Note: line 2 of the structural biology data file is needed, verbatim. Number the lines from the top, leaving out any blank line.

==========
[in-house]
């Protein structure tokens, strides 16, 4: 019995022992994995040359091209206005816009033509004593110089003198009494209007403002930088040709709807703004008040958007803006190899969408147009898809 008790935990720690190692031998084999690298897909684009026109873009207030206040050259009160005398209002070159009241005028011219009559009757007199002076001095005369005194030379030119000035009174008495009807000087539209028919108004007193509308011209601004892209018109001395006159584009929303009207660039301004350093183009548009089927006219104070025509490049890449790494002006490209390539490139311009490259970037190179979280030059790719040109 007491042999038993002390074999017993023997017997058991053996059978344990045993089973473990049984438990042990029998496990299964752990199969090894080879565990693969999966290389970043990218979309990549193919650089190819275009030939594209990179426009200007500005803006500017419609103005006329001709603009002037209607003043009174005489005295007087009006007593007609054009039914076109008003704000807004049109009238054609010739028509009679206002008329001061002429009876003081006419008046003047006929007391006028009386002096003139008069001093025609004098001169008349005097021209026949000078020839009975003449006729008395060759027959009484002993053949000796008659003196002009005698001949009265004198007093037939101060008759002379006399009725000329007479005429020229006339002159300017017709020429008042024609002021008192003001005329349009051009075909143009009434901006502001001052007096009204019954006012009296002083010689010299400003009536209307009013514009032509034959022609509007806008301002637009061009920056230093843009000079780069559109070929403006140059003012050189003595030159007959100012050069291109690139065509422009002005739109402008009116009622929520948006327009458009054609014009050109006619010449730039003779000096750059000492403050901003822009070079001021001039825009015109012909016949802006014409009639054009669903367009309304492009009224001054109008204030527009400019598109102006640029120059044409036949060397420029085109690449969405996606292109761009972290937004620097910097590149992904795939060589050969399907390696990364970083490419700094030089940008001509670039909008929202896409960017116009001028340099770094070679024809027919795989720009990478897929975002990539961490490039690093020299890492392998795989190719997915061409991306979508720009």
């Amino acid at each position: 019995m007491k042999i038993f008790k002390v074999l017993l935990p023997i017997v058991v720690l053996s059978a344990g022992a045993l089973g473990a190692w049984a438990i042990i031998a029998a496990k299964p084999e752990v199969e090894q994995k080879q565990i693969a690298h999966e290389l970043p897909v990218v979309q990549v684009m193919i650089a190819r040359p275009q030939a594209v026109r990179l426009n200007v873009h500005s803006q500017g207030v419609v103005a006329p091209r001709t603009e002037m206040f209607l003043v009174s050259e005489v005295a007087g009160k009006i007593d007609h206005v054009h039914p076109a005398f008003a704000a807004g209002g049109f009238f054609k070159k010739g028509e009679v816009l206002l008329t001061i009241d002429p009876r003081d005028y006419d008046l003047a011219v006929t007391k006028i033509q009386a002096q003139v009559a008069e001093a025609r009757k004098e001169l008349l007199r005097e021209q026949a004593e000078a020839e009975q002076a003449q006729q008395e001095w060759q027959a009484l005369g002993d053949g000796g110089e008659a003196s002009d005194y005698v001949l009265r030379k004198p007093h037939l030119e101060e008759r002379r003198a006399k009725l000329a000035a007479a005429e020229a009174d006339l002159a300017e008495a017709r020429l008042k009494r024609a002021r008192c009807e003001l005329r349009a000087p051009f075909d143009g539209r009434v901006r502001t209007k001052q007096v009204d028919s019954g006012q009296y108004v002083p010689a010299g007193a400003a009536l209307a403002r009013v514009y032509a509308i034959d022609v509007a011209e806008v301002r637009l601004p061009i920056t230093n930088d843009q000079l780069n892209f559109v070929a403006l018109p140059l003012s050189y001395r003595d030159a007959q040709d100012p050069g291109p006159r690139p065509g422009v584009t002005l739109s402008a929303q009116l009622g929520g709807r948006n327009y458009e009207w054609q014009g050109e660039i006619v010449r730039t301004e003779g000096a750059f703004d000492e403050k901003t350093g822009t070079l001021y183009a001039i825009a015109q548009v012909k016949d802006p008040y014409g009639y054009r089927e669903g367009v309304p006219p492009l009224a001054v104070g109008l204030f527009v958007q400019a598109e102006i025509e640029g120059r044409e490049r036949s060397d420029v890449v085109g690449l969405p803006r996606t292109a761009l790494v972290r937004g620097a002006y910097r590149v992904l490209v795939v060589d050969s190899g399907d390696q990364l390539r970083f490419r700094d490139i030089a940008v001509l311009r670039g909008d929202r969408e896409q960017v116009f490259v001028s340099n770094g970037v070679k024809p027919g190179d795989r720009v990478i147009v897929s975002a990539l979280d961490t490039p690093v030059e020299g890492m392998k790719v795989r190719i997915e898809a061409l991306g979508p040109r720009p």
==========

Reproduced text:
């Protein structure tokens, strides 16, 4: 019995022992994995040359091209206005816009033509004593110089003198009494209007403002930088040709709807703004008040958007803006190899969408147009898809 008790935990720690190692031998084999690298897909684009026109873009207030206040050259009160005398209002070159009241005028011219009559009757007199002076001095005369005194030379030119000035009174008495009807000087539209028919108004007193509308011209601004892209018109001395006159584009929303009207660039301004350093183009548009089927006219104070025509490049890449790494002006490209390539490139311009490259970037190179979280030059790719040109 007491042999038993002390074999017993023997017997058991053996059978344990045993089973473990049984438990042990029998496990299964752990199969090894080879565990693969999966290389970043990218979309990549193919650089190819275009030939594209990179426009200007500005803006500017419609103005006329001709603009002037209607003043009174005489005295007087009006007593007609054009039914076109008003704000807004049109009238054609010739028509009679206002008329001061002429009876003081006419008046003047006929007391006028009386002096003139008069001093025609004098001169008349005097021209026949000078020839009975003449006729008395060759027959009484002993053949000796008659003196002009005698001949009265004198007093037939101060008759002379006399009725000329007479005429020229006339002159300017017709020429008042024609002021008192003001005329349009051009075909143009009434901006502001001052007096009204019954006012009296002083010689010299400003009536209307009013514009032509034959022609509007806008301002637009061009920056230093843009000079780069559109070929403006140059003012050189003595030159007959100012050069291109690139065509422009002005739109402008009116009622929520948006327009458009054609014009050109006619010449730039003779000096750059000492403050901003822009070079001021001039825009015109012909016949802006014409009639054009669903367009309304492009009224001054109008204030527009400019598109102006640029120059044409036949060397420029085109690449969405996606292109761009972290937004620097910097590149992904795939060589050969399907390696990364970083490419700094030089940008001509670039909008929202896409960017116009001028340099770094070679024809027919795989720009990478897929975002990539961490490039690093020299890492392998795989190719997915061409991306979508720009």